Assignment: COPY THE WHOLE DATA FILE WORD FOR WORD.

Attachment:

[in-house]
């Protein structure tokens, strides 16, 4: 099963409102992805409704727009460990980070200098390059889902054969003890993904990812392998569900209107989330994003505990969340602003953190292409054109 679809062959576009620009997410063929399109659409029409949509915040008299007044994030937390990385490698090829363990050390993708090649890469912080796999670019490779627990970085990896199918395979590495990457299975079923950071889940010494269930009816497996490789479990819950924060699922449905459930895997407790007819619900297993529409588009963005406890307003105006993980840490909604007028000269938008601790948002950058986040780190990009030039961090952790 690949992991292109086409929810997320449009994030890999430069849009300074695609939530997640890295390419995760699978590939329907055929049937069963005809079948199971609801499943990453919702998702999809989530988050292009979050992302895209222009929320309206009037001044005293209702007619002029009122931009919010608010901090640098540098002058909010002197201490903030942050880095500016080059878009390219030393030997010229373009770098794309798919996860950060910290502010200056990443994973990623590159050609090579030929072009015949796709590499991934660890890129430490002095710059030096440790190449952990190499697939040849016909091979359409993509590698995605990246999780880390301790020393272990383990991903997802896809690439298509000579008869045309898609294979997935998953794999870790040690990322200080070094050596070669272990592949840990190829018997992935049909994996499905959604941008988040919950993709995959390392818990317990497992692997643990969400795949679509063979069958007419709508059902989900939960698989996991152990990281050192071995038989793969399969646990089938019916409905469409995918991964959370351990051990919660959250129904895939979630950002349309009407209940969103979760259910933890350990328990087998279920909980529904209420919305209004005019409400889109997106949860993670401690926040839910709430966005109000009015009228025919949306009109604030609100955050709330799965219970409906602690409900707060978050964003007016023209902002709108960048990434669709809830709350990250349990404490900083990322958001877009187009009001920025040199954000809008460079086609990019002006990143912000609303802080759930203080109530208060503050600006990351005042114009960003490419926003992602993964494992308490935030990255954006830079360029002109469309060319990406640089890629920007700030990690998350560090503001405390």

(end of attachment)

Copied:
[in-house]
């Protein structure tokens, strides 16, 4: 099963409102992805409704727009460990980070200098390059889902054969003890993904990812392998569900209107989330994003505990969340602003953190292409054109 679809062959576009620009997410063929399109659409029409949509915040008299007044994030937390990385490698090829363990050390993708090649890469912080796999670019490779627990970085990896199918395979590495990457299975079923950071889940010494269930009816497996490789479990819950924060699922449905459930895997407790007819619900297993529409588009963005406890307003105006993980840490909604007028000269938008601790948002950058986040780190990009030039961090952790 690949992991292109086409929810997320449009994030890999430069849009300074695609939530997640890295390419995760699978590939329907055929049937069963005809079948199971609801499943990453919702998702999809989530988050292009979050992302895209222009929320309206009037001044005293209702007619002029009122931009919010608010901090640098540098002058909010002197201490903030942050880095500016080059878009390219030393030997010229373009770098794309798919996860950060910290502010200056990443994973990623590159050609090579030929072009015949796709590499991934660890890129430490002095710059030096440790190449952990190499697939040849016909091979359409993509590698995605990246999780880390301790020393272990383990991903997802896809690439298509000579008869045309898609294979997935998953794999870790040690990322200080070094050596070669272990592949840990190829018997992935049909994996499905959604941008988040919950993709995959390392818990317990497992692997643990969400795949679509063979069958007419709508059902989900939960698989996991152990990281050192071995038989793969399969646990089938019916409905469409995918991964959370351990051990919660959250129904895939979630950002349309009407209940969103979760259910933890350990328990087998279920909980529904209420919305209004005019409400889109997106949860993670401690926040839910709430966005109000009015009228025919949306009109604030609100955050709330799965219970409906602690409900707060978050964003007016023209902002709108960048990434669709809830709350990250349990404490900083990322958001877009187009009001920025040199954000809008460079086609990019002006990143912000609303802080759930203080109530208060503050600006990351005042114009960003490419926003992602993964494992308490935030990255954006830079360029002109469309060319990406640089890629920007700030990690998350560090503001405390």